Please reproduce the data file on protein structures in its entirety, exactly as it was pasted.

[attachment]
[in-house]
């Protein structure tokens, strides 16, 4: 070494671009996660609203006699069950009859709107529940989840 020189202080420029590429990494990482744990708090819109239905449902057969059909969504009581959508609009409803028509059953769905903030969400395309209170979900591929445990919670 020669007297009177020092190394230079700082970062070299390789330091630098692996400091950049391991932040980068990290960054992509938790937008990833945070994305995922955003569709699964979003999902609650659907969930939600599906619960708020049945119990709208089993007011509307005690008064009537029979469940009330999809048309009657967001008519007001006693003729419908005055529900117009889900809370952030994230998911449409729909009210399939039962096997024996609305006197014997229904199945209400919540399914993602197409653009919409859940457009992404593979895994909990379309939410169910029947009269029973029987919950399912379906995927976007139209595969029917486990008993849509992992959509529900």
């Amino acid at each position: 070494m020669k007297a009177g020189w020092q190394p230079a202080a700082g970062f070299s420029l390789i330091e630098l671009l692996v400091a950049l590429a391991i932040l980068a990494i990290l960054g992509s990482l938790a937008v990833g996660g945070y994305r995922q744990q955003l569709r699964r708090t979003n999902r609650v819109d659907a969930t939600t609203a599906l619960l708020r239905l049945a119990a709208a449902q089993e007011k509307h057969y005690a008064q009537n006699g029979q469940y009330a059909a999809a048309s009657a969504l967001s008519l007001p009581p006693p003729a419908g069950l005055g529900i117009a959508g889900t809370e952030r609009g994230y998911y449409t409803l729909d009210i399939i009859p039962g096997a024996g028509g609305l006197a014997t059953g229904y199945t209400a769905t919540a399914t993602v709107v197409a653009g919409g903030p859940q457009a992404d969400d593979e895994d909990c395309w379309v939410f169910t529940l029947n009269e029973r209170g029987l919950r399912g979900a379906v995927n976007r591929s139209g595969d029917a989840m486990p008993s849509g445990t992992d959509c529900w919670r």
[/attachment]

[in-house]
């Protein structure tokens, strides 16, 4: 070494671009996660609203006699069950009859709107529940989840 020189202080420029590429990494990482744990708090819109239905449902057969059909969504009581959508609009409803028509059953769905903030969400395309209170979900591929445990919670 020669007297009177020092190394230079700082970062070299390789330091630098692996400091950049391991932040980068990290960054992509938790937008990833945070994305995922955003569709699964979003999902609650659907969930939600599906619960708020049945119990709208089993007011509307005690008064009537029979469940009330999809048309009657967001008519007001006693003729419908005055529900117009889900809370952030994230998911449409729909009210399939039962096997024996609305006197014997229904199945209400919540399914993602197409653009919409859940457009992404593979895994909990379309939410169910029947009269029973029987919950399912379906995927976007139209595969029917486990008993849509992992959509529900």
């Amino acid at each position: 070494m020669k007297a009177g020189w020092q190394p230079a202080a700082g970062f070299s420029l390789i330091e630098l671009l692996v400091a950049l590429a391991i932040l980068a990494i990290l960054g992509s990482l938790a937008v990833g996660g945070y994305r995922q744990q955003l569709r699964r708090t979003n999902r609650v819109d659907a969930t939600t609203a599906l619960l708020r239905l049945a119990a709208a449902q089993e007011k509307h057969y005690a008064q009537n006699g029979q469940y009330a059909a999809a048309s009657a969504l967001s008519l007001p009581p006693p003729a419908g069950l005055g529900i117009a959508g889900t809370e952030r609009g994230y998911y449409t409803l729909d009210i399939i009859p039962g096997a024996g028509g609305l006197a014997t059953g229904y199945t209400a769905t919540a399914t993602v709107v197409a653009g919409g903030p859940q457009a992404d969400d593979e895994d909990c395309w379309v939410f169910t529940l029947n009269e029973r209170g029987l919950r399912g979900a379906v995927n976007r591929s139209g595969d029917a989840m486990p008993s849509g445990t992992d959509c529900w919670r």